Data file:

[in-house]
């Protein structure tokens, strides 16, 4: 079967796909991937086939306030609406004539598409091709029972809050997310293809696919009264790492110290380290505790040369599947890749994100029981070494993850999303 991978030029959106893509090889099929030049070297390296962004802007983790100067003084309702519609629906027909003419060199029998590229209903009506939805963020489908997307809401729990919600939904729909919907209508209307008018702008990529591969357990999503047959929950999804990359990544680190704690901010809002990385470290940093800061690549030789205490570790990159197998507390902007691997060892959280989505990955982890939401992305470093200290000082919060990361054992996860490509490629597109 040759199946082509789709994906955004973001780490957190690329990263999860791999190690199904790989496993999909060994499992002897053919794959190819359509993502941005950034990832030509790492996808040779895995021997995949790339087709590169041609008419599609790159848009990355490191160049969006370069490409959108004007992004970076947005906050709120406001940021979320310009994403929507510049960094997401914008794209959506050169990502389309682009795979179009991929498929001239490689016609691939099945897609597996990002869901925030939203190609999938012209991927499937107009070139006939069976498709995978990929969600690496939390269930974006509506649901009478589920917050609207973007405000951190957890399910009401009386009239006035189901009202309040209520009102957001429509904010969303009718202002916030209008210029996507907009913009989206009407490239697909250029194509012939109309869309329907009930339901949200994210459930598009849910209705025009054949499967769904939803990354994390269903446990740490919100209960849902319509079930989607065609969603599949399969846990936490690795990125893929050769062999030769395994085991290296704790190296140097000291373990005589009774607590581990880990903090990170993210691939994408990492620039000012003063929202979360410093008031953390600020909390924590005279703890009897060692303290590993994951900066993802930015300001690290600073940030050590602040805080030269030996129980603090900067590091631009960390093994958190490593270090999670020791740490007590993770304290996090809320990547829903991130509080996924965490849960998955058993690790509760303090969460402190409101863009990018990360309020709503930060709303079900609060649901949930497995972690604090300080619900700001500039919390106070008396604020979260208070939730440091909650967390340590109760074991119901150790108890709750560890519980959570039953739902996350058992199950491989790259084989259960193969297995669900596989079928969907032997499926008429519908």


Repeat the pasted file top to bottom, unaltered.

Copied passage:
[in-house]
């Protein structure tokens, strides 16, 4: 079967796909991937086939306030609406004539598409091709029972809050997310293809696919009264790492110290380290505790040369599947890749994100029981070494993850999303 991978030029959106893509090889099929030049070297390296962004802007983790100067003084309702519609629906027909003419060199029998590229209903009506939805963020489908997307809401729990919600939904729909919907209508209307008018702008990529591969357990999503047959929950999804990359990544680190704690901010809002990385470290940093800061690549030789205490570790990159197998507390902007691997060892959280989505990955982890939401992305470093200290000082919060990361054992996860490509490629597109 040759199946082509789709994906955004973001780490957190690329990263999860791999190690199904790989496993999909060994499992002897053919794959190819359509993502941005950034990832030509790492996808040779895995021997995949790339087709590169041609008419599609790159848009990355490191160049969006370069490409959108004007992004970076947005906050709120406001940021979320310009994403929507510049960094997401914008794209959506050169990502389309682009795979179009991929498929001239490689016609691939099945897609597996990002869901925030939203190609999938012209991927499937107009070139006939069976498709995978990929969600690496939390269930974006509506649901009478589920917050609207973007405000951190957890399910009401009386009239006035189901009202309040209520009102957001429509904010969303009718202002916030209008210029996507907009913009989206009407490239697909250029194509012939109309869309329907009930339901949200994210459930598009849910209705025009054949499967769904939803990354994390269903446990740490919100209960849902319509079930989607065609969603599949399969846990936490690795990125893929050769062999030769395994085991290296704790190296140097000291373990005589009774607590581990880990903090990170993210691939994408990492620039000012003063929202979360410093008031953390600020909390924590005279703890009897060692303290590993994951900066993802930015300001690290600073940030050590602040805080030269030996129980603090900067590091631009960390093994958190490593270090999670020791740490007590993770304290996090809320990547829903991130509080996924965490849960998955058993690790509760303090969460402190409101863009990018990360309020709503930060709303079900609060649901949930497995972690604090300080619900700001500039919390106070008396604020979260208070939730440091909650967390340590109760074991119901150790108890709750560890519980959570039953739902996350058992199950491989790259084989259960193969297995669900596989079928969907032997499926008429519908």